#9 in our new regular feature that offers up staff-selected recommendations for your consideration.
A fun and compelling read from the creator of the New York Times dialect quiz that ignited conversations about how and why we say the words we say, a graphically stunning and delightful exploration of American language.
Did you know that your answers to just a handful of questions can reveal where you grew up? In December 2013, Josh Katz released an interactive dialect quiz in the New York Times that became the most viewed page in the paper’s history. Now a graphics editor, Katz harnessed the overwhelming response to that quiz to create Speaking American, an extraordinary and beautiful tour through the American vernacular.
How do you pronounce “pecan”? What do you call a long sandwich with varieties of meats and cheeses? Do you cut the grass or mow the lawn?
The answers to these questions—and the distinctions they reveal about who says what and where they say it—are not just the ultimate in cocktail party fodder; they are also windows into the history of our nation, our regions, and our language. On page after page, readers will be fascinated and charmed by these stunning maps of how Americans speak as they gain new insights into our language and ourselves.
For fans of Eats, Shoots and Leaves and How the States Got Their Shapes, Speaking American is an irresistible feast of American regional speech.
#8 in our new regular feature that offers up staff-selected recommendations for your consideration.
I have to admit it I am a little late to the Liane Moriarty Fan Club. Yes, I see that her books go out over and over again, and that a new novel will spark a long wait list, but being someone who is never part of a crowd I just didn’t read her books… until now.
My guess is that it took me a day and a half to read Big Little Lies. And I loved it. The book takes place in Australia and I can hear the accents in the writing. Starts out slow and just keeps building, this book is a great fun read.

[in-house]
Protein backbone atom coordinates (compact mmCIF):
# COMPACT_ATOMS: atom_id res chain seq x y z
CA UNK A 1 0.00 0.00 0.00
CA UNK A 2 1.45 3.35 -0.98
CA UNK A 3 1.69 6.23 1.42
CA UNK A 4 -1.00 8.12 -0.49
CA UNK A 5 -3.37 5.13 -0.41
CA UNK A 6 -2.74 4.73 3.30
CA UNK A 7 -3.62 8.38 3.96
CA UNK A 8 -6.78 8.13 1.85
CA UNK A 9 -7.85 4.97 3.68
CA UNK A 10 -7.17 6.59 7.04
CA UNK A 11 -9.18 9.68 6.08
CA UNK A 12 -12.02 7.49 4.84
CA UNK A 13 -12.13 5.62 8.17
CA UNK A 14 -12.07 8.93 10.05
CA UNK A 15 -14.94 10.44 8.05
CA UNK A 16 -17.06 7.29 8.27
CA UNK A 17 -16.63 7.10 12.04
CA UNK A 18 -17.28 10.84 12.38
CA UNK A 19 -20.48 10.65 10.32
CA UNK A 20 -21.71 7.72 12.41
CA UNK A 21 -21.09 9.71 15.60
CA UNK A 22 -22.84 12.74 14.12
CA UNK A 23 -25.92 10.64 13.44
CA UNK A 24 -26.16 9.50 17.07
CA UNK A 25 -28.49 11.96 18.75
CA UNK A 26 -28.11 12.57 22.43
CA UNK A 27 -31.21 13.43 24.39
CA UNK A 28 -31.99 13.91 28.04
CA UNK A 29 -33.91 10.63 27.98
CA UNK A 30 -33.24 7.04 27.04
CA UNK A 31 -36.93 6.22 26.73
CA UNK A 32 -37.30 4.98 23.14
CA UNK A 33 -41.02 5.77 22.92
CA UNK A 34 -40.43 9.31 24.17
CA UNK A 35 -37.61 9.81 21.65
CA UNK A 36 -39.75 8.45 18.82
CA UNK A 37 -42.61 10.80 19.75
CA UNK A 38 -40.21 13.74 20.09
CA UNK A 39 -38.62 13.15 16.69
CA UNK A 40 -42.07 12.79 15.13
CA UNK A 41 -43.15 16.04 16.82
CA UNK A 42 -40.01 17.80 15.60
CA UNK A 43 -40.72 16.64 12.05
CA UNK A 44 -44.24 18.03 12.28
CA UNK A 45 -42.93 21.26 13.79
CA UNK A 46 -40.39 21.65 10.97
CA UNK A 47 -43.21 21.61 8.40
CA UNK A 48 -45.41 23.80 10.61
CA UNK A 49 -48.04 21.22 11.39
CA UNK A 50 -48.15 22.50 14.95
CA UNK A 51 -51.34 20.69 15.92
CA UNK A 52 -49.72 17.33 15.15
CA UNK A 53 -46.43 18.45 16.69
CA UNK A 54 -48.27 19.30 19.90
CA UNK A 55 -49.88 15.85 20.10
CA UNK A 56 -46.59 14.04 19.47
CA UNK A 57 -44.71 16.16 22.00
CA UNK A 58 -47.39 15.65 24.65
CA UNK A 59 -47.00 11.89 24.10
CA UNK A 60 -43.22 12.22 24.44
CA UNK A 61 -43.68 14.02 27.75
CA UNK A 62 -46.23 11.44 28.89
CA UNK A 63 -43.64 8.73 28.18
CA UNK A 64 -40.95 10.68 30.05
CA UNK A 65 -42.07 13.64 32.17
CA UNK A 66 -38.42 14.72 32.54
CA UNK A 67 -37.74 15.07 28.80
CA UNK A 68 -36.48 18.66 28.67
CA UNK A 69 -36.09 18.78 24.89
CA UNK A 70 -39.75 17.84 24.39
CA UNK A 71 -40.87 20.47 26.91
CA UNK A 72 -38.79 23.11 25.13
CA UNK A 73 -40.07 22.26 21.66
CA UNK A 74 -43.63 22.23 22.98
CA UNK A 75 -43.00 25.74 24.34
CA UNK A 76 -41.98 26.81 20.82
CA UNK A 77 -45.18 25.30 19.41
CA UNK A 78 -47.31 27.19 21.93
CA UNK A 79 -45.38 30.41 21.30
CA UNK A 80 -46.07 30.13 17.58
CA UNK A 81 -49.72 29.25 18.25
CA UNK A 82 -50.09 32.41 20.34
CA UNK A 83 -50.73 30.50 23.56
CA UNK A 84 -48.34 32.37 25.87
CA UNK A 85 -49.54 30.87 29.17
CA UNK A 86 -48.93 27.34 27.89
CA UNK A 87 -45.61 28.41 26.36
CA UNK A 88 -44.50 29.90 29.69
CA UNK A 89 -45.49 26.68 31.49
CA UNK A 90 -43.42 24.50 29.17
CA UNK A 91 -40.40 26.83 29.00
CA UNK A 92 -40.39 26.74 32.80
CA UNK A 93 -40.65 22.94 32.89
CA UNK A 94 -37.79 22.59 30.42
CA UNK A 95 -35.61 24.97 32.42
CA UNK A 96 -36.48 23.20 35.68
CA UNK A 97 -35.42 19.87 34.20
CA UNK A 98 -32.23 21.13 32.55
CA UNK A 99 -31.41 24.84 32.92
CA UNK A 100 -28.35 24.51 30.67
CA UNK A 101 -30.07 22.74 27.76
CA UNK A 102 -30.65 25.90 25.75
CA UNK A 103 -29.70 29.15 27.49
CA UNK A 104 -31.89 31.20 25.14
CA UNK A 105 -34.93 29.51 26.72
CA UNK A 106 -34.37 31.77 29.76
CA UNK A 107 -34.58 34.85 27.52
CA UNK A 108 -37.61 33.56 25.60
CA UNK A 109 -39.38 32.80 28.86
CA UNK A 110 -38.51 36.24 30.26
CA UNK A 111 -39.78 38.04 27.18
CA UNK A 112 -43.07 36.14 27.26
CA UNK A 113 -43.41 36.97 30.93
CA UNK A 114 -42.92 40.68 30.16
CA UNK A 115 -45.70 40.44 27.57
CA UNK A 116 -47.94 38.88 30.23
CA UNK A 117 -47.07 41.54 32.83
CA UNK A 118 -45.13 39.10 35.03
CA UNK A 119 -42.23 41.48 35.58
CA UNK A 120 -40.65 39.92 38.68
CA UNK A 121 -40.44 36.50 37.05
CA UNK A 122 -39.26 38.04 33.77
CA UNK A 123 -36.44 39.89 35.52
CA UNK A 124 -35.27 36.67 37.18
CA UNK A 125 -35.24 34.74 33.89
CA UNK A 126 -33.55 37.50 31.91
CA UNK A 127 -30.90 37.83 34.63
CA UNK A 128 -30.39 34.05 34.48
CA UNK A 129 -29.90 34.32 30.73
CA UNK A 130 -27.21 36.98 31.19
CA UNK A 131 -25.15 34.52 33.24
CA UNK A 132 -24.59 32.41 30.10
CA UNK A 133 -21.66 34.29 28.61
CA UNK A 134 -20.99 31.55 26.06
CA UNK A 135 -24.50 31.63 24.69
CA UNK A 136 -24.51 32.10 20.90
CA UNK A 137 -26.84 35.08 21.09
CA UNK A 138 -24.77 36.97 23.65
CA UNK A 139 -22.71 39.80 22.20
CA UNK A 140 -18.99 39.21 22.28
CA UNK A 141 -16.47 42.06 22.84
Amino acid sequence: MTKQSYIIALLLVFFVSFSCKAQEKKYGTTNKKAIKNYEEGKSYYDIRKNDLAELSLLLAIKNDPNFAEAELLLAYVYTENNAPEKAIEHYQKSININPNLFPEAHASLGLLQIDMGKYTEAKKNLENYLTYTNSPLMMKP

There’s a terrible riot at Pirriwee Public’s annual school Trivia Night that leaves one parent dead. And now there’s a sneaking suspicion that the death, first a seemingly tragic accident, could actually be murder. All of which gives top-spot New York Times best-selling author Moriarty (The Husband’s Secret) a chance to visit issues of parenting, divorce, and shattered families in shuttered suburbia.
The three copies in the catalog have gone out over 125 times and I can see why. I guess I am now a member of the club, part of the crowd! And I am glad I joined!
#7 in our new regular feature that offers up staff-selected recommendations for your consideration.
This week I’m going with an oldie but a goodie by the amazing Michael Crichton. His retelling of the Beowulf saga, Eaters of the Dead, is masterful and a gripping read, with all the drama and grounding in fact that this prolific writer brings to all of his work.
In A.D. 922 Ibn Fadlan, the representative of the ruler of Bagdad, City of Peace, crosses the Caspian sea and journeys up the valley of the Volga on a mission to the King of Saqaliba. Before he arrives, he meets with Buliwyf, a powerful Viking chieftain who is summoned by his besieged relatives to the North. Buliwyf must return to Scandanavia and save his countrymen and families from the monsters of the mist….
Crichton shares how the retelling came to be when a friend of his was giving a lecture on the “Bores of Literature”. Included in his lecture was an argument on Beowulf and why it was simply uninteresting. Crichton stated his views that the story was not a bore and was, in fact, a very interesting and compelling work. The argument escalated until Crichton said that he would prove to him that the story could be interesting if presented in the correct way. And he more than proved his point with this amazing tale, replete with adventure, daring, swordplay, Vikings, Neanderthals, demons, and battles with both actual and mythical creatures, along with real and fictional details and footnotes and sources and characters that blur the lines between fact and fiction and keep you turning pages.